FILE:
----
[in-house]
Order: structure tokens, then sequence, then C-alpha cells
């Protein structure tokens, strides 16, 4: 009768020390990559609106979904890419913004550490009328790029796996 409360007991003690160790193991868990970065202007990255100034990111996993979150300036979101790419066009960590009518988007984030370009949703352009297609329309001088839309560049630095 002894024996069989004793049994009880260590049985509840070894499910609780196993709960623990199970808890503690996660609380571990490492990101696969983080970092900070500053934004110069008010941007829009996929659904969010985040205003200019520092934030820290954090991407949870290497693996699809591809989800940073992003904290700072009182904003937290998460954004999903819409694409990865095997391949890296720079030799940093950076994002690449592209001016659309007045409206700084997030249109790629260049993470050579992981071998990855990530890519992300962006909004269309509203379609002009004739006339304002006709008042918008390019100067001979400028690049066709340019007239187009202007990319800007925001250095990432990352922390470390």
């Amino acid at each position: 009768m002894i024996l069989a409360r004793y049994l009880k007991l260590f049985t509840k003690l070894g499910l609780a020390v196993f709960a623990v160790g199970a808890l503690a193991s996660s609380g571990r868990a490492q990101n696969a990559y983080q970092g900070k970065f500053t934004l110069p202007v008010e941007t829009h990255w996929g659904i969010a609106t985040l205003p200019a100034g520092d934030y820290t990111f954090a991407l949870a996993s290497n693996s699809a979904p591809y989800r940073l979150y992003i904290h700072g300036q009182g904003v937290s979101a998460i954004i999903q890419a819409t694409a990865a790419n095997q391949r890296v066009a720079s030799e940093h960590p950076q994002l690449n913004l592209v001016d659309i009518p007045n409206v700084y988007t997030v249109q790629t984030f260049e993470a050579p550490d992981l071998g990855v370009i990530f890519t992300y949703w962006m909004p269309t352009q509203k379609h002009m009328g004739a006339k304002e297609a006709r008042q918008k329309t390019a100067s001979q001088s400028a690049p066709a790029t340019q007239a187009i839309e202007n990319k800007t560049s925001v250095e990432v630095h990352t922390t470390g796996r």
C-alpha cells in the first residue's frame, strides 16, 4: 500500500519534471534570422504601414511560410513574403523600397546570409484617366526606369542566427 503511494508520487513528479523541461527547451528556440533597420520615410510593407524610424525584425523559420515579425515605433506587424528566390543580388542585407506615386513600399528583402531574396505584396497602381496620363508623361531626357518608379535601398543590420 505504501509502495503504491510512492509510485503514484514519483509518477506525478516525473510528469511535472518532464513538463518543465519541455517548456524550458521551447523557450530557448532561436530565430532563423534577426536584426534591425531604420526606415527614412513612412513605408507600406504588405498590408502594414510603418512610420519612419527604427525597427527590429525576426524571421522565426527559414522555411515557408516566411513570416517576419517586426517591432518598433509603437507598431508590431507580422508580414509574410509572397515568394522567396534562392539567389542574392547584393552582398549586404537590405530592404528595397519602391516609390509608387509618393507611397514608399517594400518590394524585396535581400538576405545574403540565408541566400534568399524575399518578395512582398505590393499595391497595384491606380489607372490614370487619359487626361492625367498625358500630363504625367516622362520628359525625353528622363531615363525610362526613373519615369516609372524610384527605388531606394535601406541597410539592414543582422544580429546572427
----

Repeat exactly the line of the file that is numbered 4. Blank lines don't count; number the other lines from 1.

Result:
């Amino acid at each position: 009768m002894i024996l069989a409360r004793y049994l009880k007991l260590f049985t509840k003690l070894g499910l609780a020390v196993f709960a623990v160790g199970a808890l503690a193991s996660s609380g571990r868990a490492q990101n696969a990559y983080q970092g900070k970065f500053t934004l110069p202007v008010e941007t829009h990255w996929g659904i969010a609106t985040l205003p200019a100034g520092d934030y820290t990111f954090a991407l949870a996993s290497n693996s699809a979904p591809y989800r940073l979150y992003i904290h700072g300036q009182g904003v937290s979101a998460i954004i999903q890419a819409t694409a990865a790419n095997q391949r890296v066009a720079s030799e940093h960590p950076q994002l690449n913004l592209v001016d659309i009518p007045n409206v700084y988007t997030v249109q790629t984030f260049e993470a050579p550490d992981l071998g990855v370009i990530f890519t992300y949703w962006m909004p269309t352009q509203k379609h002009m009328g004739a006339k304002e297609a006709r008042q918008k329309t390019a100067s001979q001088s400028a690049p066709a790029t340019q007239a187009i839309e202007n990319k800007t560049s925001v250095e990432v630095h990352t922390t470390g796996r």